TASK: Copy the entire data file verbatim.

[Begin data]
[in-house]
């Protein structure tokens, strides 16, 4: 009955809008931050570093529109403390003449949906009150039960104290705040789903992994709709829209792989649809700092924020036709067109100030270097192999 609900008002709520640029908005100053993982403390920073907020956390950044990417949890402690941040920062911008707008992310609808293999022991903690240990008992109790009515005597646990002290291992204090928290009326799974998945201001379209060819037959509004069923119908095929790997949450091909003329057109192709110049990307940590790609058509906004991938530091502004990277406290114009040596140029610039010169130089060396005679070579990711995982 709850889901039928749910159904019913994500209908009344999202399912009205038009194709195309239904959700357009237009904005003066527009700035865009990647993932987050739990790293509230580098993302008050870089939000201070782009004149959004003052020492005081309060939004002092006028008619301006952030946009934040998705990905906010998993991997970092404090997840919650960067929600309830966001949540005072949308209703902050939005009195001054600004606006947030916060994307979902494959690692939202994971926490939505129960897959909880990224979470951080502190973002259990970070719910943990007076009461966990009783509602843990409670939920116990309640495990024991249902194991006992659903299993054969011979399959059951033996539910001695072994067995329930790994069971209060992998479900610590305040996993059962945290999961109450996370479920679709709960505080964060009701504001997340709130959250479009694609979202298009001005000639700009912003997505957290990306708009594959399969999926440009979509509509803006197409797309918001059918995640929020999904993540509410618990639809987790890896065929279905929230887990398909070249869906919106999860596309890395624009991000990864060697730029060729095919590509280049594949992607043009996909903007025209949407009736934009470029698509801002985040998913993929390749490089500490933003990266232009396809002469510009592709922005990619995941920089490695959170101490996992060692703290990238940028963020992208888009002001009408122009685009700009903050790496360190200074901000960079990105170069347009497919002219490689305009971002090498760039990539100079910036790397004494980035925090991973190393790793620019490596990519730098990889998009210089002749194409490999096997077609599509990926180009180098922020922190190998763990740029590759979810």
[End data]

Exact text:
[in-house]
């Protein structure tokens, strides 16, 4: 009955809008931050570093529109403390003449949906009150039960104290705040789903992994709709829209792989649809700092924020036709067109100030270097192999 609900008002709520640029908005100053993982403390920073907020956390950044990417949890402690941040920062911008707008992310609808293999022991903690240990008992109790009515005597646990002290291992204090928290009326799974998945201001379209060819037959509004069923119908095929790997949450091909003329057109192709110049990307940590790609058509906004991938530091502004990277406290114009040596140029610039010169130089060396005679070579990711995982 709850889901039928749910159904019913994500209908009344999202399912009205038009194709195309239904959700357009237009904005003066527009700035865009990647993932987050739990790293509230580098993302008050870089939000201070782009004149959004003052020492005081309060939004002092006028008619301006952030946009934040998705990905906010998993991997970092404090997840919650960067929600309830966001949540005072949308209703902050939005009195001054600004606006947030916060994307979902494959690692939202994971926490939505129960897959909880990224979470951080502190973002259990970070719910943990007076009461966990009783509602843990409670939920116990309640495990024991249902194991006992659903299993054969011979399959059951033996539910001695072994067995329930790994069971209060992998479900610590305040996993059962945290999961109450996370479920679709709960505080964060009701504001997340709130959250479009694609979202298009001005000639700009912003997505957290990306708009594959399969999926440009979509509509803006197409797309918001059918995640929020999904993540509410618990639809987790890896065929279905929230887990398909070249869906919106999860596309890395624009991000990864060697730029060729095919590509280049594949992607043009996909903007025209949407009736934009470029698509801002985040998913993929390749490089500490933003990266232009396809002469510009592709922005990619995941920089490695959170101490996992060692703290990238940028963020992208888009002001009408122009685009700009903050790496360190200074901000960079990105170069347009497919002219490689305009971002090498760039990539100079910036790397004494980035925090991973190393790793620019490596990519730098990889998009210089002749194409490999096997077609599509990926180009180098922020922190190998763990740029590759979810």